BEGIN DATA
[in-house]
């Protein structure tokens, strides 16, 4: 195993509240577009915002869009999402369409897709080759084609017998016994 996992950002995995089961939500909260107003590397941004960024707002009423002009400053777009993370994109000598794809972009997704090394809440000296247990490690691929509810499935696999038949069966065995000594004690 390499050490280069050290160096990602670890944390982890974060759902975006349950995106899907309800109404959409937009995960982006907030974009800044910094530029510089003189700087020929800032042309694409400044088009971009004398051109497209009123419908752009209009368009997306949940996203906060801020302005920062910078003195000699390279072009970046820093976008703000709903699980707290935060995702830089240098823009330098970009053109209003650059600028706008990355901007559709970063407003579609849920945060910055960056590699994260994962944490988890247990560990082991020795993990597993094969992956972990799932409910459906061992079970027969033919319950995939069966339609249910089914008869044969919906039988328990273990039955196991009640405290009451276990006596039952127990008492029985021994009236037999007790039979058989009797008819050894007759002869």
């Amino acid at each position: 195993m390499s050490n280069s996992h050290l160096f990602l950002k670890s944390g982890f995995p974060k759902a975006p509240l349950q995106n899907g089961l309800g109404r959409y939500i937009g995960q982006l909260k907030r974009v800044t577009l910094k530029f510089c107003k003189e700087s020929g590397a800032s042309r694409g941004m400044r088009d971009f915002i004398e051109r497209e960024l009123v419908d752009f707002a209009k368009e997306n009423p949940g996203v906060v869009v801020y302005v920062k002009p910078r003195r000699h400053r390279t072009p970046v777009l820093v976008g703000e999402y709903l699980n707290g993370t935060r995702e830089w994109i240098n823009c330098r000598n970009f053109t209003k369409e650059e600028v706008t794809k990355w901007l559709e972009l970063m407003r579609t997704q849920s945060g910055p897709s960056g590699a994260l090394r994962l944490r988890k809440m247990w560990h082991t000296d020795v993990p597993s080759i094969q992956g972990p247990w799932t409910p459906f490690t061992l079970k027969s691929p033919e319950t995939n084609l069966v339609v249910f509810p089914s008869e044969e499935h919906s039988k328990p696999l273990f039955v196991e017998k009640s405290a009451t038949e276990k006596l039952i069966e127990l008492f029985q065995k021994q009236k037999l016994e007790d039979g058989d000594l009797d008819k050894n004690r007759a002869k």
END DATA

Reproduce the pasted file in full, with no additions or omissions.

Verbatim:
[in-house]
């Protein structure tokens, strides 16, 4: 195993509240577009915002869009999402369409897709080759084609017998016994 996992950002995995089961939500909260107003590397941004960024707002009423002009400053777009993370994109000598794809972009997704090394809440000296247990490690691929509810499935696999038949069966065995000594004690 390499050490280069050290160096990602670890944390982890974060759902975006349950995106899907309800109404959409937009995960982006907030974009800044910094530029510089003189700087020929800032042309694409400044088009971009004398051109497209009123419908752009209009368009997306949940996203906060801020302005920062910078003195000699390279072009970046820093976008703000709903699980707290935060995702830089240098823009330098970009053109209003650059600028706008990355901007559709970063407003579609849920945060910055960056590699994260994962944490988890247990560990082991020795993990597993094969992956972990799932409910459906061992079970027969033919319950995939069966339609249910089914008869044969919906039988328990273990039955196991009640405290009451276990006596039952127990008492029985021994009236037999007790039979058989009797008819050894007759002869």
């Amino acid at each position: 195993m390499s050490n280069s996992h050290l160096f990602l950002k670890s944390g982890f995995p974060k759902a975006p509240l349950q995106n899907g089961l309800g109404r959409y939500i937009g995960q982006l909260k907030r974009v800044t577009l910094k530029f510089c107003k003189e700087s020929g590397a800032s042309r694409g941004m400044r088009d971009f915002i004398e051109r497209e960024l009123v419908d752009f707002a209009k368009e997306n009423p949940g996203v906060v869009v801020y302005v920062k002009p910078r003195r000699h400053r390279t072009p970046v777009l820093v976008g703000e999402y709903l699980n707290g993370t935060r995702e830089w994109i240098n823009c330098r000598n970009f053109t209003k369409e650059e600028v706008t794809k990355w901007l559709e972009l970063m407003r579609t997704q849920s945060g910055p897709s960056g590699a994260l090394r994962l944490r988890k809440m247990w560990h082991t000296d020795v993990p597993s080759i094969q992956g972990p247990w799932t409910p459906f490690t061992l079970k027969s691929p033919e319950t995939n084609l069966v339609v249910f509810p089914s008869e044969e499935h919906s039988k328990p696999l273990f039955v196991e017998k009640s405290a009451t038949e276990k006596l039952i069966e127990l008492f029985q065995k021994q009236k037999l016994e007790d039979g058989d000594l009797d008819k050894n004690r007759a002869k």